In 1996 Kennewick man was unearthed in Washington State. This remarkably complete ancient skeleton, instead of thrilling the public and scientific community, almost immediately was converted into an inflammatory political litmus test.
The problem was that some researchers dared to entertain the unacceptable possibility that the individual might have been of some ethnic heritage other than of the tribes he was automatically assumed to be a part. Far-leftist activists quickly appropriated Kennewick man to convert into another of their causes célèbres, demanding that no DNA or other testing should be permitted by those whose profession it is to make those tests on ancient finds.
Twenty-five year ago, a progressivism lurching precipitously toward its current intellectual lockstep was already making it quite plain that scientific inquiry is absolutely disposable whenever far more important partisan orthodoxy is even questioned. Prehistorians held firm though; the important discovery was investigated properly and the results at present are that 9,000 year-old Kennewick man was very closely related to the Colville tribe of northeastern Washington.
Still, Kennewick man was only the opening salvo of the assault on anthropology and archaeology by forces eager to see those disciplines converted to Soviet-style think tanks with their conclusions rubber-stamped in advance. The same anti-science elements are even more strident now, demanding at present that their pure race theories override any suggestion of primeval European contacts of any kind, anywhere, ever, in the Americas.
Their current bete noire is the Solutrean hypothesis, which compares certain flint knapped spear points in both Europe and North America and notes significant similarities that indicate possible prehistoric exchange. It’s theorized that bands of Paleolithic humans, Solutreans from what is now France, might have made that contact by migrating to the New World during the last ice age, following an ice pack connecting Europe and North America at that time.
When Canada broadcast a television documentary exploring the premise on the CBC science show “The Nature of Things” in 2018 the far-left anti-science drumbeat hit crescendo level: “extremely irresponsible,” “racist,” “white supremacy,” “extremely irresponsible,” “crazy horrible.”
Such commentary, though, makes little sense when directed at the world-class archaeologists who deem the hypothesis at least plausible, among them Dr. Dennis Stanford, former Smithsonian Institution Director of Paleoindian/Paleoecology Program and Professor Bruce Bradley at the University of Exeter.
Leftist propaganda paints the potential drifting of bands of Stone Age wanderers as “white nationalism justifying colonialism.” Western University (Ontario) archaeologist David Norris’ opinion varies somewhat: “There’s good reason to consider the Solutrean hypothesis; we have to keep our minds open about human migration.”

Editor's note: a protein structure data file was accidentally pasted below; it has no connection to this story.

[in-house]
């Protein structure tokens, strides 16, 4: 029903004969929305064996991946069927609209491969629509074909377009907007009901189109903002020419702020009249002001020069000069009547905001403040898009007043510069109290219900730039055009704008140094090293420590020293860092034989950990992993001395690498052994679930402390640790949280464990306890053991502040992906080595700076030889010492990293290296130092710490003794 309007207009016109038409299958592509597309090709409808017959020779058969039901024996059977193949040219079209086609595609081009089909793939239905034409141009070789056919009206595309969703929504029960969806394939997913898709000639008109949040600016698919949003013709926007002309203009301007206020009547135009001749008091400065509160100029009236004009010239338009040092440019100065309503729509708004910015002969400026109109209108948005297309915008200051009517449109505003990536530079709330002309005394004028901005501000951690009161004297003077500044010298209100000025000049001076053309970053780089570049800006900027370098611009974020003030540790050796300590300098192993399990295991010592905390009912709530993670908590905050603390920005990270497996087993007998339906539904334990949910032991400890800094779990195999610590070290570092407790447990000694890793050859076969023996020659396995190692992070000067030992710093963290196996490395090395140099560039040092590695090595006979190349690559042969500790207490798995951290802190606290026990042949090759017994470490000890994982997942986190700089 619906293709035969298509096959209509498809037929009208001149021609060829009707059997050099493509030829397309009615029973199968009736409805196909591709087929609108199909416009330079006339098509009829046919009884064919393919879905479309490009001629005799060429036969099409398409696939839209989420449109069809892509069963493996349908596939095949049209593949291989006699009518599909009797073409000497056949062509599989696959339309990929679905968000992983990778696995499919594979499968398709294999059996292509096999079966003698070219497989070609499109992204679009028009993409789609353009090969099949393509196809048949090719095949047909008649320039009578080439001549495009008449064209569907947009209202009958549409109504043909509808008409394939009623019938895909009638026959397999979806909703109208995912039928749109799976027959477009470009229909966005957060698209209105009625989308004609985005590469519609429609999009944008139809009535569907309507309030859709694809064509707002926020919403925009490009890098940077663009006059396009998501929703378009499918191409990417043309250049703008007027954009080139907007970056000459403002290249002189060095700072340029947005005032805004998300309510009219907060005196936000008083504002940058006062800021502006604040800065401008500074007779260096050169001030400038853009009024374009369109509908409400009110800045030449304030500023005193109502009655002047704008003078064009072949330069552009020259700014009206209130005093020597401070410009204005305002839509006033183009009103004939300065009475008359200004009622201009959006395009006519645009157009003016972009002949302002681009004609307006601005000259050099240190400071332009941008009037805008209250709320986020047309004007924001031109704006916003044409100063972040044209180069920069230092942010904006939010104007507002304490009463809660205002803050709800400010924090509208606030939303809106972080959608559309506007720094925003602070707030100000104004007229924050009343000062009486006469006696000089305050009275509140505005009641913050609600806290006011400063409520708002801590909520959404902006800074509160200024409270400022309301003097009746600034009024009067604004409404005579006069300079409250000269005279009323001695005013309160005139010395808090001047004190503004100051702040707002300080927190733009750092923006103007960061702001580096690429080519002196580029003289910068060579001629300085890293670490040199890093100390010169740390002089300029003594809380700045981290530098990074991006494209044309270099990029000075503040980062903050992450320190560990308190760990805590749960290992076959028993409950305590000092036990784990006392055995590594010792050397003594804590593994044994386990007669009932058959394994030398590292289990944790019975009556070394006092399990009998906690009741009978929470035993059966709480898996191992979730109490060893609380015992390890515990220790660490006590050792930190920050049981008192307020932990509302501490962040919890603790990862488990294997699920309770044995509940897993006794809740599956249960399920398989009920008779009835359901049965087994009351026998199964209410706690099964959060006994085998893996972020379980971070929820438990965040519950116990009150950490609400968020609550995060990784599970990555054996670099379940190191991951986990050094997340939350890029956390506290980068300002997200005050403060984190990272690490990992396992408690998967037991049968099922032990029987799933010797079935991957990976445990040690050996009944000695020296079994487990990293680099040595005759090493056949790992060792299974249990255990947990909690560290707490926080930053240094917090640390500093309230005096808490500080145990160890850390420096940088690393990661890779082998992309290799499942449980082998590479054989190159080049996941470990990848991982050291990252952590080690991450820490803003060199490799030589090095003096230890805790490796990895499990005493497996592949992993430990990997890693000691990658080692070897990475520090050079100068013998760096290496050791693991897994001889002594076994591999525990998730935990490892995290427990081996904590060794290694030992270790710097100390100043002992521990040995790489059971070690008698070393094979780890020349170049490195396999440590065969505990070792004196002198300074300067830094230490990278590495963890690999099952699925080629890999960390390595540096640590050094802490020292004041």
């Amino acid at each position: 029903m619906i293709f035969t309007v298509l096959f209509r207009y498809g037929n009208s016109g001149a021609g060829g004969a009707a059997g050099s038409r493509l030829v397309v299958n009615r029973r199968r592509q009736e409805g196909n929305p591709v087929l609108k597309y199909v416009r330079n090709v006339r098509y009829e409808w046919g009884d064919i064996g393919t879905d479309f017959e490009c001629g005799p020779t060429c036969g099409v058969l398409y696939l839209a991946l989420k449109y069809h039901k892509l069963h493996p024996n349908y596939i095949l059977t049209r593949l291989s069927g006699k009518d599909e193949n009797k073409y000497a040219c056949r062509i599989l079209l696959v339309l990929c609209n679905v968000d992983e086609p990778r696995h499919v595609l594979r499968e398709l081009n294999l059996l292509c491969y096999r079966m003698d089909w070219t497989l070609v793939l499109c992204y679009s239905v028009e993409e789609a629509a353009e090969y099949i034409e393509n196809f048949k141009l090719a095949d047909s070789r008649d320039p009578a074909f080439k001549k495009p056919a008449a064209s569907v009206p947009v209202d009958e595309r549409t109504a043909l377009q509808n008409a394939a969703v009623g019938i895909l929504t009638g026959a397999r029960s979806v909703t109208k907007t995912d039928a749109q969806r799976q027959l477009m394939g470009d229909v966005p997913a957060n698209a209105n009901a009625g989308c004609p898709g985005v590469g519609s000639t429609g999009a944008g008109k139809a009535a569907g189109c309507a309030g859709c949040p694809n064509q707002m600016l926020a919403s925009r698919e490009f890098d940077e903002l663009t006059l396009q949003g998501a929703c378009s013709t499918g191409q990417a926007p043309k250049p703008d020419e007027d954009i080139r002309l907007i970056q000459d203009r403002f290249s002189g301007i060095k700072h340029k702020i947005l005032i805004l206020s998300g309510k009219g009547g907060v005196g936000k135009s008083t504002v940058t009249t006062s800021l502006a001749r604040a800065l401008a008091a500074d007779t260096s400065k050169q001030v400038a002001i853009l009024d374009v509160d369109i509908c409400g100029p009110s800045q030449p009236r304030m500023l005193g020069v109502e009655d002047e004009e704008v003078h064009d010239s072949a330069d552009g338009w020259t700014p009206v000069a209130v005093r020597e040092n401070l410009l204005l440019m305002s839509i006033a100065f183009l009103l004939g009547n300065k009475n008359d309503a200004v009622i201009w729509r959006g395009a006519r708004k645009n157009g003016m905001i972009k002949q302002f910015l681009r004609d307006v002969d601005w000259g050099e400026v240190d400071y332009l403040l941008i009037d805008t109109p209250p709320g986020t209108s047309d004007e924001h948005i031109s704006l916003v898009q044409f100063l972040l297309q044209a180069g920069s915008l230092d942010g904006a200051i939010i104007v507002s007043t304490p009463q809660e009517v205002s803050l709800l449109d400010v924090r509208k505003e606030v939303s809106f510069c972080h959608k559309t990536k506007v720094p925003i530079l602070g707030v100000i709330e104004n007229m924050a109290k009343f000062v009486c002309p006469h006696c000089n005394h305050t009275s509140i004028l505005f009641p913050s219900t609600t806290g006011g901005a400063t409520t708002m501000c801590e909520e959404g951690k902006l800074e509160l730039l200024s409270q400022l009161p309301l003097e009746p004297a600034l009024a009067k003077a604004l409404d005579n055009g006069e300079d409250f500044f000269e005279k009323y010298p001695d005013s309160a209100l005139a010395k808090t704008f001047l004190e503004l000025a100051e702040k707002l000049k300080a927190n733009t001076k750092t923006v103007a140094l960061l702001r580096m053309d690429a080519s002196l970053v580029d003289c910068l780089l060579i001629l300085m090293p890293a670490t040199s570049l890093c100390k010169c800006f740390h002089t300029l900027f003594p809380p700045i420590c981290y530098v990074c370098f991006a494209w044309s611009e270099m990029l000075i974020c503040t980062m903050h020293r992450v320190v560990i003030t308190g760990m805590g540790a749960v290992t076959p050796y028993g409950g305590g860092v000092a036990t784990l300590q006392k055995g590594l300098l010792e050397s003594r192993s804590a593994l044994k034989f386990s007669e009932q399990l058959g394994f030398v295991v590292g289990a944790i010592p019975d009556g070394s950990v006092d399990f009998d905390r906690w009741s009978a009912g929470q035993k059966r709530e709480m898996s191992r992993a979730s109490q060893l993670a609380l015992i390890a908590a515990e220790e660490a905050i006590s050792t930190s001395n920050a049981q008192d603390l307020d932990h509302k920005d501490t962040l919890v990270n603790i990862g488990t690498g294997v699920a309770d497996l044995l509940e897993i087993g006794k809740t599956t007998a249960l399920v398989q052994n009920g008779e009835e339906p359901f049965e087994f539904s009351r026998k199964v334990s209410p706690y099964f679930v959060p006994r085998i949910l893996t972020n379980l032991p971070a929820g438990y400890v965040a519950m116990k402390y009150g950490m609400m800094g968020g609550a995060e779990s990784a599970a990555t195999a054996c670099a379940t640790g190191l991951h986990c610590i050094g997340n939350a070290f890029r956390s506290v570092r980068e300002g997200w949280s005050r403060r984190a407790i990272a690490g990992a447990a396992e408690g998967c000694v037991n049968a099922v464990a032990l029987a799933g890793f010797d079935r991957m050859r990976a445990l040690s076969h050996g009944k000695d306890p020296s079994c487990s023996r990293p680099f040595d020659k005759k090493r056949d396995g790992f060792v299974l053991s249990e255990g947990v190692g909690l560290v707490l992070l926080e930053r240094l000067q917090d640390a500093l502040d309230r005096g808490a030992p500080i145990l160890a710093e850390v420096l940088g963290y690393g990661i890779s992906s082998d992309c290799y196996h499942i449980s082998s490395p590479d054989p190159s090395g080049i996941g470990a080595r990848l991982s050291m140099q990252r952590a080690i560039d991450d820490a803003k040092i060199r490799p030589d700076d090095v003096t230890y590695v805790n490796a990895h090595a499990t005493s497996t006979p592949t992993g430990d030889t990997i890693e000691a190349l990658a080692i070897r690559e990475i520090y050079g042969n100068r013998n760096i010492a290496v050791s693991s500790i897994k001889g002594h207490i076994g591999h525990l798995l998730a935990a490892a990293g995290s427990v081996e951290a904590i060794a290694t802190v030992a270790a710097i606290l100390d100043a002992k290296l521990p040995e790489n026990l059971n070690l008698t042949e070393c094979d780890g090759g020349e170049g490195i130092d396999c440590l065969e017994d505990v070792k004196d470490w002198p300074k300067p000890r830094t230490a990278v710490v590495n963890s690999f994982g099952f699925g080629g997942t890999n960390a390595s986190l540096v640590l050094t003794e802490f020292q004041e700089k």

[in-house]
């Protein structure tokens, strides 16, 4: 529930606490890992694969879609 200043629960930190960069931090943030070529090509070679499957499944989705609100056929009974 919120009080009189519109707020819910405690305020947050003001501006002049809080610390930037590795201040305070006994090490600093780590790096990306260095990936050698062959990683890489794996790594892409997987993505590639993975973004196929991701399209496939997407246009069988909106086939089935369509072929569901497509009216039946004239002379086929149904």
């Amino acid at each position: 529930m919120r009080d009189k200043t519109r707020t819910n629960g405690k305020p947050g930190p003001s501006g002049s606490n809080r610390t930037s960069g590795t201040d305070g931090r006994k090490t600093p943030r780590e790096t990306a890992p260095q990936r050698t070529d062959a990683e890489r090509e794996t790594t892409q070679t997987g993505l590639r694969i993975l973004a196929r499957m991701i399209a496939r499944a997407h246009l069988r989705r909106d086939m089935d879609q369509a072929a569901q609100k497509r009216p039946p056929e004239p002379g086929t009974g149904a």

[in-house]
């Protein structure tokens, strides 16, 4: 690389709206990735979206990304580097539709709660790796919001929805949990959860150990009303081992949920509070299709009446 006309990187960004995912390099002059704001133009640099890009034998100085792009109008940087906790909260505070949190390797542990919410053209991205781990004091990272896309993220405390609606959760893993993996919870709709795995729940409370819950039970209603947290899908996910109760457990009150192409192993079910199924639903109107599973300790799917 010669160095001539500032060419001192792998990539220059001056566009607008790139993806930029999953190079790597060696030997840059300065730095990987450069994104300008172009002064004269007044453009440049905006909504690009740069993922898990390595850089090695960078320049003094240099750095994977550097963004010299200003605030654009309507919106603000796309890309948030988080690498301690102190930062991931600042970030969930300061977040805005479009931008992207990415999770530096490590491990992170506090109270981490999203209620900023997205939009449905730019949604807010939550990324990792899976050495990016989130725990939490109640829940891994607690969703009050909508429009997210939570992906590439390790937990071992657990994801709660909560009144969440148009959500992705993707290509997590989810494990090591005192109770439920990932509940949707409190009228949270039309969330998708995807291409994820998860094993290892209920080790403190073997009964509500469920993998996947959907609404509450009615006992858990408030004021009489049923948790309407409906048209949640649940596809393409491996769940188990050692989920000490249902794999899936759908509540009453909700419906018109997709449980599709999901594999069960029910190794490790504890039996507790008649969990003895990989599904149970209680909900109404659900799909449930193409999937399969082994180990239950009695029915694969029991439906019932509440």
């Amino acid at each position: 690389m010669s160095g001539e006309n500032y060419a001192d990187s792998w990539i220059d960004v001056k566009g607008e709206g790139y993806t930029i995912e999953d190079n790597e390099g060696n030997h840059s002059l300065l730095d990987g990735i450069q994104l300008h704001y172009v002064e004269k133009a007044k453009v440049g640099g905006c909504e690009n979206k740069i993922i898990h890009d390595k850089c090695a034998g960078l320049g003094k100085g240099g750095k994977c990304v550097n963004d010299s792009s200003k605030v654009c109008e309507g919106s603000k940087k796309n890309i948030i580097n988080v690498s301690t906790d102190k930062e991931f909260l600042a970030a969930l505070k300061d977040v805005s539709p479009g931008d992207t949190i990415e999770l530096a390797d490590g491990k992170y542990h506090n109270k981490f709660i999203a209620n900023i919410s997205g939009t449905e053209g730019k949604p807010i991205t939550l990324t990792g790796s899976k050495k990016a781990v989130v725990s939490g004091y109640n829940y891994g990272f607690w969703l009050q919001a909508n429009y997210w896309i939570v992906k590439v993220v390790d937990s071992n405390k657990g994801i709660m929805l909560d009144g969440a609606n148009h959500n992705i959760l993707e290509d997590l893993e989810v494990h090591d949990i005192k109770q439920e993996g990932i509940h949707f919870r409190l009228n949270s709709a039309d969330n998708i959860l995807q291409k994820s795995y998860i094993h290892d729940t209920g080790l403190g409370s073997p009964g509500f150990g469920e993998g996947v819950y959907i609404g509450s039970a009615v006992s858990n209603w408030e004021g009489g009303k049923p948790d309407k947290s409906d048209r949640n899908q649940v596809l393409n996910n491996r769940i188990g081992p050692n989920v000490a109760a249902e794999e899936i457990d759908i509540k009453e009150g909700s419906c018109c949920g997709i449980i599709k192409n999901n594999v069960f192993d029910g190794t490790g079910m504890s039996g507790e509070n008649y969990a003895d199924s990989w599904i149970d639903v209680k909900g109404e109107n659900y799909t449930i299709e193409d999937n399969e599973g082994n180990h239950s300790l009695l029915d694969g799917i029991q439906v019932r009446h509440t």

Partisan activism has never rated open-mindedness too highly though. Even more incongruous is the idea that very much passing for certainty exists as concerns the prehistory of the Americas; such pretension is nothing short of absurd.
It’s been suggested, for example, that chickens were first brought to South America not from Europe but earlier via voyagers arriving on its Pacific coast from Polynesia. And, there are colossal stone faces carved on Olmec statuary in Mexico said to appear to have African features to some degree, despite who can or can’t see any resemblance.
The sketchily known 315,000 year old chronicle of Homo sapiens is a daunting puzzle far from complete, a dizzying collection of artifacts, bones, and other almost inscrutable clues, pieced together with painstaking detective work. There’s a far simpler and straightforward worldview however for those for whom politics overrides everything, unfortunately though it’s a belief system that is the antithesis of the scientific method.
Thousands of misconceptions, blunders and wrongheaded assumptions have plagued history and science, and it’s certain there are plenty more lurking beneath the supposedly inviolable current narrative outlining the entirety of prehistory. But to find them anthropologists and archaeologists have to look for them, and to search for them demands at least the freedom to think critically.
Kudos to the Canadian Broadcasting Corporation for having the courage to stand up for science — and to this news venue as well for refusing to knuckle under to the new inquisitors.
David Nabhan is a science writer, the author of "Earthquake Prediction: Dawn of the New Seismology" (2017) and three previous books on earthquakes. Nabhan is also a science fiction writer ("Pilots of Borealis," 2015) and the author of many scores of newspaper and magazine op-eds. Nabhan has been featured on television and talk radio all over the world. His website is www.earthquakepredictors.com. Read David Nabhan's Reports — More Here.
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